And we can’t get around Jesus’ words that we hear in today’s Gospel by concocting some fantasy that the marriage never existed in the first place and can be annulled, make it disappear like it never existed. Instead, we have to be realistic enough to recognize that sometimes marriage unions need to end.
But Jesus is saying something else with his words about divorce that we often overlook because the topic of divorce is so divisive that we shy away from it. But that “something else” puts the whole matter of divorce into its proper context as it says something fundamental about Jesus.
In Jesus’ day, it was simple for a man to divorce a woman. He could divorce her for not being as pretty as she was twenty years ago or for not obeying all of his commands, but the woman couldn’t divorce the man for any reason whatsoever.
And when she was divorced she was left homeless and penniless. They didn’t split their assets. He got everything. This would obviously force the woman to condescend to whatever the man said or did, or live in poverty.
Jesus looked at this as another example of institutional bias and even though it was backed by the religious leaders of His day, Jesus said “No!” You’re not going to use your religious laws to trample someone under foot, in this case the easily divorced wife, but by extension everyone who is powerless.
Jesus said “no” to divorce because He was saying a louder “yes” to equality and respect, especially in those cases where God’s name was being abused.
The powerful were using religion not to glorify God, but to protect their own self-interests in marriage, and the weak had nowhere to turn, until Jesus said “No!”
The discussion of divorce has to be considered within this context of equality and respect reaching down to the ones who had neither. Jesus’ strict words on divorce only make sense in this context and must be read, interpreted and applied so that this context is protected.
If you’re proud of Jesus’ “No!” and want to keep protecting it, if you appreciate it when Jesus stands-up for the powerless against the pompous, then support this church of ours, and a part of that support has to be our financial stewardship. Hatfield Congregational is a part of the United Church of Christ. This church has stood up to the abuses of power since it was created in 1957. We were right there and stood-up for racial justice with Martin Luther King Jr. We stood-up for women’s rights long before the Me-Too Movement. We were open-and-affirming long before the nation found it acceptable.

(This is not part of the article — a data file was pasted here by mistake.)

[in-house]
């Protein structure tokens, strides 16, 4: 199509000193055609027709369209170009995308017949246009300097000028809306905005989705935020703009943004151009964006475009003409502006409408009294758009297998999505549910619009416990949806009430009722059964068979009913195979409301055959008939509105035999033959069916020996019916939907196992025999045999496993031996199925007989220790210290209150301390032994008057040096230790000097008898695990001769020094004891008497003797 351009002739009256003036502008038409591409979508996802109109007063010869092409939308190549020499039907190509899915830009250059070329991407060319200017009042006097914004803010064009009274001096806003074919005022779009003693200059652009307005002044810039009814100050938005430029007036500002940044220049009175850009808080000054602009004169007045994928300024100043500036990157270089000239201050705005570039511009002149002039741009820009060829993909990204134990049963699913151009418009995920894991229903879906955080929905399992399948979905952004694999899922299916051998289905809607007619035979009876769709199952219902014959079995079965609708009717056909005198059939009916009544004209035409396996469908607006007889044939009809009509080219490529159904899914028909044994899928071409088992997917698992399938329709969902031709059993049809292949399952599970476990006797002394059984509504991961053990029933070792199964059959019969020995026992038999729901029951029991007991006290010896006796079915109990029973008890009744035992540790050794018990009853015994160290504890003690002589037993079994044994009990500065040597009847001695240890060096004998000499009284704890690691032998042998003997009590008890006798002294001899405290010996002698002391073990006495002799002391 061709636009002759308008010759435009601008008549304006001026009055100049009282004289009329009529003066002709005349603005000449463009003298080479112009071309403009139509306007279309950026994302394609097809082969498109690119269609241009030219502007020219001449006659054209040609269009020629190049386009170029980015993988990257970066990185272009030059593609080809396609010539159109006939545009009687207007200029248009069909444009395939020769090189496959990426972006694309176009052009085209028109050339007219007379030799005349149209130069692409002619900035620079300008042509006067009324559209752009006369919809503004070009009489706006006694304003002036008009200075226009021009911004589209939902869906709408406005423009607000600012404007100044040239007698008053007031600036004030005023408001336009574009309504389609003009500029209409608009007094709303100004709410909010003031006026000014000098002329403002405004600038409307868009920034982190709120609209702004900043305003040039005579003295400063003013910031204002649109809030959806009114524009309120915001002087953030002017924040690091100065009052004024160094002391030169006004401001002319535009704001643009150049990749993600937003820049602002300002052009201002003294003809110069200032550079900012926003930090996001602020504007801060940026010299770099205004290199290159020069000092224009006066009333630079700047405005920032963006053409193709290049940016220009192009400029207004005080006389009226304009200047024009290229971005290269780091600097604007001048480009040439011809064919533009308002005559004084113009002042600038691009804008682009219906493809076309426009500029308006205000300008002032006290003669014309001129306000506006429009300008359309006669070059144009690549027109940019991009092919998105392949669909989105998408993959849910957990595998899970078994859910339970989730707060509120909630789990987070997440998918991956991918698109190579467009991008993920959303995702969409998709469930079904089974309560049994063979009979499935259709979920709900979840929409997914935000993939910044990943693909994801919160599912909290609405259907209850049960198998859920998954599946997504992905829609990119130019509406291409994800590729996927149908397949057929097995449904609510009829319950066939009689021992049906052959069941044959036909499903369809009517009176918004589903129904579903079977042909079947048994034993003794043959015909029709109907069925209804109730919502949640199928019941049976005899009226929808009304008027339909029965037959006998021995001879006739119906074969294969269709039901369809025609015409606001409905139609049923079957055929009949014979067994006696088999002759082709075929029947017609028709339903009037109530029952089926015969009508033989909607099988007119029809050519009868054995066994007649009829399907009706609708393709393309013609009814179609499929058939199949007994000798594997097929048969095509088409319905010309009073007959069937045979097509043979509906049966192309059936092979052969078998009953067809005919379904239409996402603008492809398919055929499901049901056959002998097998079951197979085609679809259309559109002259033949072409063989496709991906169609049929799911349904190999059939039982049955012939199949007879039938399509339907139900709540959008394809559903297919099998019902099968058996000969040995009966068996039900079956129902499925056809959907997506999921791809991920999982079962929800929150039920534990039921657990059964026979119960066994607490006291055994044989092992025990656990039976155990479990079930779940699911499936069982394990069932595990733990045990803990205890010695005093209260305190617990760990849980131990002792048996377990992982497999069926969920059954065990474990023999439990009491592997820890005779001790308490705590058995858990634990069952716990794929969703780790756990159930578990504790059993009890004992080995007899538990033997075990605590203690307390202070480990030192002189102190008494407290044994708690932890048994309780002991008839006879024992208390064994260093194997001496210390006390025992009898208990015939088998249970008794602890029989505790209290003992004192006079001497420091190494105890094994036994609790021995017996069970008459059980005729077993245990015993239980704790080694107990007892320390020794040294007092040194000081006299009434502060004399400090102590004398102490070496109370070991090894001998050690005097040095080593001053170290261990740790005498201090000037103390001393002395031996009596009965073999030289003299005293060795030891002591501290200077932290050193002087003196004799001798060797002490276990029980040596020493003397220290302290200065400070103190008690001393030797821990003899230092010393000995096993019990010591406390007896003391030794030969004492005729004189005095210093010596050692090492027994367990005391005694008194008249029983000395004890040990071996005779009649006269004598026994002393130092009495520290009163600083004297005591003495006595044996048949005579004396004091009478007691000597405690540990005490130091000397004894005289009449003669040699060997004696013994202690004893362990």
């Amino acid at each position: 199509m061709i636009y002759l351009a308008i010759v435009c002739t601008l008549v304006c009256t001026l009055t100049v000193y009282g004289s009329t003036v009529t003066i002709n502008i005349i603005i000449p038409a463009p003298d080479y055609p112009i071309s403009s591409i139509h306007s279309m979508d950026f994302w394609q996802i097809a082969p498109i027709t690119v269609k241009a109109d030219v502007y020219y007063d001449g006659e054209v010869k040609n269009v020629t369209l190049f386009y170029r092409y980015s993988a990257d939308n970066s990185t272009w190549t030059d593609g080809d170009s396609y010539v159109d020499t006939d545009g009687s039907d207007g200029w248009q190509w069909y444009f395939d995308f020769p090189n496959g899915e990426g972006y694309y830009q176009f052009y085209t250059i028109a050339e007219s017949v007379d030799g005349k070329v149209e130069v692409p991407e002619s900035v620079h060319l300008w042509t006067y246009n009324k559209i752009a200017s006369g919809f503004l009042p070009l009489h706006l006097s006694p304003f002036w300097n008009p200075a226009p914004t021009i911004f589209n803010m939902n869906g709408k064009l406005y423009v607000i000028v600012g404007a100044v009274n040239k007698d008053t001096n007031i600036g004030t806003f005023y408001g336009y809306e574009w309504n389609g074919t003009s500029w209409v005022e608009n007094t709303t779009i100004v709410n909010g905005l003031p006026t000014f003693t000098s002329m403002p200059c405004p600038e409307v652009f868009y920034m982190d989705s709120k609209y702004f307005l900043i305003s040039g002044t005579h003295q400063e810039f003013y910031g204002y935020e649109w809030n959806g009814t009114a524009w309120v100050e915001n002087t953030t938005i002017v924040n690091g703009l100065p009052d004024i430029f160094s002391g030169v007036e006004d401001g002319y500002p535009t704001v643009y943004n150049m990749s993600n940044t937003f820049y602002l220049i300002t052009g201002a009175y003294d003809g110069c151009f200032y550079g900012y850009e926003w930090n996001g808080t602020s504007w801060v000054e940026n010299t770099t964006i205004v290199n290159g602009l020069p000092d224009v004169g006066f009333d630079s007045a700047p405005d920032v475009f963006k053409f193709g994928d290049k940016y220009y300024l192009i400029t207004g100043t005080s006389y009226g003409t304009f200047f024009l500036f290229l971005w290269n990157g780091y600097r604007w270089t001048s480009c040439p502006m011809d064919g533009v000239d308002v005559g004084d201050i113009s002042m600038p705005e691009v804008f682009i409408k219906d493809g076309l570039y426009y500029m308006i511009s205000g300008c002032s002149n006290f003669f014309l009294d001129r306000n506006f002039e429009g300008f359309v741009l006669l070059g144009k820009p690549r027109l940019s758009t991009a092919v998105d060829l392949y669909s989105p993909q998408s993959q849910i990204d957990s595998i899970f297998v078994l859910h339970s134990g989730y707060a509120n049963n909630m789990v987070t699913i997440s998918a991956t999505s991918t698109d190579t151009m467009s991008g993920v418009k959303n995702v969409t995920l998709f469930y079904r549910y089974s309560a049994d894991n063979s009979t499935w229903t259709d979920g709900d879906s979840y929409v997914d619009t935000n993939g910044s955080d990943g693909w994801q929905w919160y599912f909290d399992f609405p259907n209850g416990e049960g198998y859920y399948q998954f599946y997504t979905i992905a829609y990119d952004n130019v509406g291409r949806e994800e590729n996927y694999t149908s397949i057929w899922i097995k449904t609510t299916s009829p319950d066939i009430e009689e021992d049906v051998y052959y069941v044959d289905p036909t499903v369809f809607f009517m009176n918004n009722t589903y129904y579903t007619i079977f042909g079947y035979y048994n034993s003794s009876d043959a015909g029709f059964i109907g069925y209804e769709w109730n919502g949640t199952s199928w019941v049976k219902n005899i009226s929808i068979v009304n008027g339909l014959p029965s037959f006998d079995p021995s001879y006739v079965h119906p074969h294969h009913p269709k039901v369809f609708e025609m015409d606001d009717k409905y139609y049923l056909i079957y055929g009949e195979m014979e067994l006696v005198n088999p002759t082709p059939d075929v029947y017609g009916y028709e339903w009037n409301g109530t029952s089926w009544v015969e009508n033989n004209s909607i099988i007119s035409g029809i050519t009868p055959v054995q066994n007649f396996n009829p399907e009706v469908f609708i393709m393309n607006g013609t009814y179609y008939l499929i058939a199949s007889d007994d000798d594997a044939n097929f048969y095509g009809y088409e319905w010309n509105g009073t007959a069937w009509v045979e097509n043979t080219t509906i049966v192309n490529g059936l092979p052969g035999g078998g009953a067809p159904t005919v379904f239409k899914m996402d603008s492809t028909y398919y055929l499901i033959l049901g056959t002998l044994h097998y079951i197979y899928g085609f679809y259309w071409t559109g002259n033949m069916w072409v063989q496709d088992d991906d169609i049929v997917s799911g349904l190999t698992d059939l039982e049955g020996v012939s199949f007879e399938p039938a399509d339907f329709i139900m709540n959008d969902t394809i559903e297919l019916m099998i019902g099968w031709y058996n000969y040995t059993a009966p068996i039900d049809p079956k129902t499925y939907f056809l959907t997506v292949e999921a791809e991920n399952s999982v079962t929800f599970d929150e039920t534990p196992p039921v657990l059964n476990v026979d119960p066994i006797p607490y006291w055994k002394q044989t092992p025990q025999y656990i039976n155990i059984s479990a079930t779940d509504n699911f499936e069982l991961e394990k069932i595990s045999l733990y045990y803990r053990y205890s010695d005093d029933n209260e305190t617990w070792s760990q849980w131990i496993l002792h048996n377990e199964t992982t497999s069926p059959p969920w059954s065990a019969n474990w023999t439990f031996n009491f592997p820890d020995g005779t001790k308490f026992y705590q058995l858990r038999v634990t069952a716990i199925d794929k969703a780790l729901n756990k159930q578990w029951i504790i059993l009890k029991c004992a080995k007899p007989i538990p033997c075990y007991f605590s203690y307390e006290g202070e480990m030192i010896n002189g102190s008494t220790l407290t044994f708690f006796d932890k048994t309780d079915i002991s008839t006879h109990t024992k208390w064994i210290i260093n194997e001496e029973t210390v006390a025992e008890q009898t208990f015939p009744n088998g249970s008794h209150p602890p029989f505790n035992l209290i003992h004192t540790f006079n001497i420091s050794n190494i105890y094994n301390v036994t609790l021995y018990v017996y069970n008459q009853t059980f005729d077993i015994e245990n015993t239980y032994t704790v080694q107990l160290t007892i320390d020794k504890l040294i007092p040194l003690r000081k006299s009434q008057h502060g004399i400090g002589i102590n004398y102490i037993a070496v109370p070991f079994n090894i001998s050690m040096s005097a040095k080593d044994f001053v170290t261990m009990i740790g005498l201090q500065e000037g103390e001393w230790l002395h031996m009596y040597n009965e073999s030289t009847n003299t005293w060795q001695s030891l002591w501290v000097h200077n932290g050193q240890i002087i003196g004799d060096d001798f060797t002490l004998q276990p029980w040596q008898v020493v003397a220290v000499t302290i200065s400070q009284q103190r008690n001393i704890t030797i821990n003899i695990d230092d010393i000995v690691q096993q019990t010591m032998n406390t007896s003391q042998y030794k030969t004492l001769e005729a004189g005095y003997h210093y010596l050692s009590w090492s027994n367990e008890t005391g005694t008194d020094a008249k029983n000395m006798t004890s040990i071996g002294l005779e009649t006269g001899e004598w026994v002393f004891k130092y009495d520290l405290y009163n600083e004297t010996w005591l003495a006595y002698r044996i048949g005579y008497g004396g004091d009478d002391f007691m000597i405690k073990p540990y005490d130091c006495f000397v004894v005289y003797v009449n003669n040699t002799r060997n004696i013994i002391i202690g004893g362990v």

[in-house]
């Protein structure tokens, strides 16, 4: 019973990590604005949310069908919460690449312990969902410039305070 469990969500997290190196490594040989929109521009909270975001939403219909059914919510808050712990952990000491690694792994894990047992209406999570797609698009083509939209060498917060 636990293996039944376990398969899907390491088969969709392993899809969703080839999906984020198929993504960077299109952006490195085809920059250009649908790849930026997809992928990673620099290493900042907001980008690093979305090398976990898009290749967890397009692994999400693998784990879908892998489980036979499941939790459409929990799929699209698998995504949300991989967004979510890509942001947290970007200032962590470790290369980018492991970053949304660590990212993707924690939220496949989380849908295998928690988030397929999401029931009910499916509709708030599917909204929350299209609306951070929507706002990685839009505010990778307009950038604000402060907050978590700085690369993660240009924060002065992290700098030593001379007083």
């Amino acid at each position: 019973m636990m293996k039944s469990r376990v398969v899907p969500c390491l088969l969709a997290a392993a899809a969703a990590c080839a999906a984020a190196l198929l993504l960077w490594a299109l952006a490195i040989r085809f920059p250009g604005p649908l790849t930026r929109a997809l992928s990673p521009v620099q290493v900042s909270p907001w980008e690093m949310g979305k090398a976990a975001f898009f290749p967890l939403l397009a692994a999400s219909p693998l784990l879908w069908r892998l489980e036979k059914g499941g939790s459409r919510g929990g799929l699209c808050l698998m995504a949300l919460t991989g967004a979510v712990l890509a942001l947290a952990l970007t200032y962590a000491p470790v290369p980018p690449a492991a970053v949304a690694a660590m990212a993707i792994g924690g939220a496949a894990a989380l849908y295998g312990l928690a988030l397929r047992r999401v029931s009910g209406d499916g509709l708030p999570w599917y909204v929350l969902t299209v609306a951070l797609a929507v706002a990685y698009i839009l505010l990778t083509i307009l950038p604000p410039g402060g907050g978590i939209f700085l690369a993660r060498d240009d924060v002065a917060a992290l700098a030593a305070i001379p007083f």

Our stewardship campaign is what allows us to gather here as church and to keep alive this spirit and this work of Jesus. If this is important, keep it in mind as we make our pledges.
Our donations to Neighbours in Need help Native Americans because they have been treated horribly by the more powerful. It also supports ministries of justice and compassion throughout the United States, ministries that fight against systematic injustice just like Jesus did when He said “No!” to the male-only divorce of His day.
All of this is told in the context of today’s Gospel, but the reading from the Old Testament Book of Job is extremely interesting. It’s too bad that we don’t have time to go into it now, but I will remind you that our Bible study group is meeting again on Tuesday evening.
In the meantime, let me close with this story that also includes Satan, this time not up in heaven, but inside a small, country church:
Satan appeared before a small town congregation. Everyone started screaming and running for the front church door, trampling each other in a frantic effort to get away.
Soon everyone was gone except for an elderly gentleman who sat calmly.
Satan walked up to him and said, "Don't you know who I am?"
The man replied, "Yep, sure do."
Satan asked, "Aren't you going to run?"
"Nope, sure ain't," said the man.
Satan asked, "Why aren't you afraid of me?"
The man replied, "Been married to your sister for over 48 years."
Well, there you go, the topics of marriage, Satan and church all in one. But in all seriousness, may we be as generous as we can as we strive to fund the work of Christ and His church, and for this we pray in Jesus’ name. Amen.
Faith, love and chitchat.
Children Sunday School 9:30-10:30am
Nursery care available during worship